Bitcoin rose for the first time in six days, snapping a losing streak that had helped push overall losses in digital currencies to about $500 billion, as the top U.S. market cops said they possessed all the authority needed to regulate and risk appetite returned to financial markets.
Prices steadied as Securities and Exchange Commission Chairman Jay Clayton reiterated in a Congressional hearing that he believes every initial coin offering he’s seen is a securities sale and the agency already possesses the regulatory oversight needed for enforcement.
“It was great for the space,” said John O’Rourke, chief executive officer of Riot Blockchain Inc., which invests in cryptocurrency and blockchain startups. “They don’t want to do anything to hamper the development of this technology.”
Lawmakers may still need to to pass legislation that gives agencies jurisdiction over Bitcoin’s spot market and the online platforms that digital coins trade on, Clayton and Commodity Futures Trading Commission Chairman J. Christopher Giancarlo said during the hearing.
The selloff had knocked about half a trillion dollars from digital coins since early January. That’s shaken a nascent market whose core attraction — anonymity and decentralization — is being challenged as never before by regulators.
Tuesday’s U.S. hearings follow comments from Bank for International Settlements General Manager Agustin Carstens that there’s a “strong case” for authorities to rein in digital currencies and that central banks — along with finance ministries, tax offices and financial market regulators — should police the “digital frontier.”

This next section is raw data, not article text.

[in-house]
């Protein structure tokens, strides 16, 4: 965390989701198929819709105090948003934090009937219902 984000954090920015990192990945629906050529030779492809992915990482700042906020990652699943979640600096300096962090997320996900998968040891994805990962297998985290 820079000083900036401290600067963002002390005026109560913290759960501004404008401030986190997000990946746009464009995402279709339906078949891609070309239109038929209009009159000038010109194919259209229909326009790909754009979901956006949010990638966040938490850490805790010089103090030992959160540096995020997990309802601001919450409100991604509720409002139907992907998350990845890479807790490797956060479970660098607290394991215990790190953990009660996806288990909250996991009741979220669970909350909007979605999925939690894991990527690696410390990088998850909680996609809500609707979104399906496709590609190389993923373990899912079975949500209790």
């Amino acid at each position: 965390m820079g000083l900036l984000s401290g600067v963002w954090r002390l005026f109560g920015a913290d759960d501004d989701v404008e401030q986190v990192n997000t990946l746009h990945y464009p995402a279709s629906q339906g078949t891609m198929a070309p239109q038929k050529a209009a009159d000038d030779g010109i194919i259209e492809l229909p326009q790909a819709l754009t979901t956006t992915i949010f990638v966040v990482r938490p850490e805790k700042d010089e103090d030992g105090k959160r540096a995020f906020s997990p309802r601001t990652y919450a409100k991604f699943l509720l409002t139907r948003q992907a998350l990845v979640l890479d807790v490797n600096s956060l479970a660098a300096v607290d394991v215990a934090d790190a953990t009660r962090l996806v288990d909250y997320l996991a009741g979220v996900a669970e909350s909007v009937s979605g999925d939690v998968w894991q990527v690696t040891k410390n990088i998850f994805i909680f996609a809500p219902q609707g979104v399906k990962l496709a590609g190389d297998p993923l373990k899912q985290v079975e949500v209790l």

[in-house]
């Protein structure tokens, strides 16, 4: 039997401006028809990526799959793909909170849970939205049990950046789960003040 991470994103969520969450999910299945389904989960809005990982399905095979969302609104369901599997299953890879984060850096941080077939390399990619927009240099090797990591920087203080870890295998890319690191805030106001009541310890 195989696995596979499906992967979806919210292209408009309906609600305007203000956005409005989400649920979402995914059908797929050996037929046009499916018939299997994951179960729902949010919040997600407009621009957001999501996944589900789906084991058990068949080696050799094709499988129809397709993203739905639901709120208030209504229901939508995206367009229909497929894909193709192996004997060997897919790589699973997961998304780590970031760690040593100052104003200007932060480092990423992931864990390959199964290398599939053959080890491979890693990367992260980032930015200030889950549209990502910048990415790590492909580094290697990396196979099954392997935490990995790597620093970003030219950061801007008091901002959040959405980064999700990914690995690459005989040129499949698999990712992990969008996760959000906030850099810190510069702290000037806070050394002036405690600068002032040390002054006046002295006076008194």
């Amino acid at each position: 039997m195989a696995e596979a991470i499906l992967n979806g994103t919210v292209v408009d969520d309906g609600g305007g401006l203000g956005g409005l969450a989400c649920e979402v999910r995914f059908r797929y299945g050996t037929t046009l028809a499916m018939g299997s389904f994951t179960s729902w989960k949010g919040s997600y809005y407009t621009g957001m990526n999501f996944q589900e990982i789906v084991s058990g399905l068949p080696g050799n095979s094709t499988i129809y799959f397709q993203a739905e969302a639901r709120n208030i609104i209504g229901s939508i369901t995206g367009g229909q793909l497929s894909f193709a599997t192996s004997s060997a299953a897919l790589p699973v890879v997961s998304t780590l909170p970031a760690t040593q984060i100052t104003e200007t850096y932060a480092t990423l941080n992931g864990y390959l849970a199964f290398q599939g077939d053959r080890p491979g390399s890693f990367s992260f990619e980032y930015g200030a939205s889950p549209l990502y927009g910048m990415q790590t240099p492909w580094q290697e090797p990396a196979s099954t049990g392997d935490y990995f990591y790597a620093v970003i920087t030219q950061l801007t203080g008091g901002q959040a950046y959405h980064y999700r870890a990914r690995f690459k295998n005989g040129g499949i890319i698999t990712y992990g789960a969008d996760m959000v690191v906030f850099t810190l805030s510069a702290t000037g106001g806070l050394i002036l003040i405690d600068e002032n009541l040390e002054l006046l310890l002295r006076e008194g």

“Novel technology is not the same as better technology or better economics,” Carstens said in a speech in Frankfurt. He said Bitcoin may have been intended as an alternative payment system with no government involvement, yet it has become “a combination of a bubble, a Ponzi scheme and an environmental disaster,” in reference to its electricity use.
Cryptocurrencies tracked by Coinmarketcap.com have lost more than $500 billion of market value since early January as governments clamped down, credit-card issuers halted purchases and investors grew increasingly concerned that last year’s meteoric rise in digital assets was unjustified. The selloff had coincided with a rout in global equities.
For more on cryptocurrencies:
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Bitcoin Selloff Among Biggest in Digital Coin’s History: Chart
Why Bitcoin Goes Down as Well as Up (Plus What It Is): QuickTake
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